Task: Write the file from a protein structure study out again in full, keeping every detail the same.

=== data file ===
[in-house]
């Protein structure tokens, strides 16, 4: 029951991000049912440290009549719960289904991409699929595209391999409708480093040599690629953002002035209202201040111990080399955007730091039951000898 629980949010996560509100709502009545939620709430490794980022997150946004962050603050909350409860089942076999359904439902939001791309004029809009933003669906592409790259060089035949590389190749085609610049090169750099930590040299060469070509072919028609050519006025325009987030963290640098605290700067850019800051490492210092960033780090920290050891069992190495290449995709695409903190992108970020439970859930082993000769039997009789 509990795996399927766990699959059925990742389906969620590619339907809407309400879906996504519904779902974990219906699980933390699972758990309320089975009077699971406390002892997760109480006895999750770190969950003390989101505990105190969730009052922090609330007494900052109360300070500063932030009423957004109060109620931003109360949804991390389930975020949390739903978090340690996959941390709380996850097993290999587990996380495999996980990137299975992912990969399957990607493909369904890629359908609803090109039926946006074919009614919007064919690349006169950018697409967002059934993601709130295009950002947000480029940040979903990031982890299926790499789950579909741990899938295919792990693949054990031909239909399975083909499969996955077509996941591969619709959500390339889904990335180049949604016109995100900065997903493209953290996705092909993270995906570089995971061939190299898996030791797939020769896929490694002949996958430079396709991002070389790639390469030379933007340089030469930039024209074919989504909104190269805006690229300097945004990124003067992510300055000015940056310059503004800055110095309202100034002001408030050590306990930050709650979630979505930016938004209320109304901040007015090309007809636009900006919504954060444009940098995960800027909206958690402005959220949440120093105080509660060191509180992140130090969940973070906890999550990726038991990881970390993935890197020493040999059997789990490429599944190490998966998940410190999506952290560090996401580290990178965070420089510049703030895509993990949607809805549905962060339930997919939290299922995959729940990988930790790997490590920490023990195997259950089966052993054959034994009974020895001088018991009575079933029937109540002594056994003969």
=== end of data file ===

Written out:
[in-house]
């Protein structure tokens, strides 16, 4: 029951991000049912440290009549719960289904991409699929595209391999409708480093040599690629953002002035209202201040111990080399955007730091039951000898 629980949010996560509100709502009545939620709430490794980022997150946004962050603050909350409860089942076999359904439902939001791309004029809009933003669906592409790259060089035949590389190749085609610049090169750099930590040299060469070509072919028609050519006025325009987030963290640098605290700067850019800051490492210092960033780090920290050891069992190495290449995709695409903190992108970020439970859930082993000769039997009789 509990795996399927766990699959059925990742389906969620590619339907809407309400879906996504519904779902974990219906699980933390699972758990309320089975009077699971406390002892997760109480006895999750770190969950003390989101505990105190969730009052922090609330007494900052109360300070500063932030009423957004109060109620931003109360949804991390389930975020949390739903978090340690996959941390709380996850097993290999587990996380495999996980990137299975992912990969399957990607493909369904890629359908609803090109039926946006074919009614919007064919690349006169950018697409967002059934993601709130295009950002947000480029940040979903990031982890299926790499789950579909741990899938295919792990693949054990031909239909399975083909499969996955077509996941591969619709959500390339889904990335180049949604016109995100900065997903493209953290996705092909993270995906570089995971061939190299898996030791797939020769896929490694002949996958430079396709991002070389790639390469030379933007340089030469930039024209074919989504909104190269805006690229300097945004990124003067992510300055000015940056310059503004800055110095309202100034002001408030050590306990930050709650979630979505930016938004209320109304901040007015090309007809636009900006919504954060444009940098995960800027909206958690402005959220949440120093105080509660060191509180992140130090969940973070906890999550990726038991990881970390993935890197020493040999059997789990490429599944190490998966998940410190999506952290560090996401580290990178965070420089510049703030895509993990949607809805549905962060339930997919939290299922995959729940990988930790790997490590920490023990195997259950089966052993054959034994009974020895001088018991009575079933029937109540002594056994003969």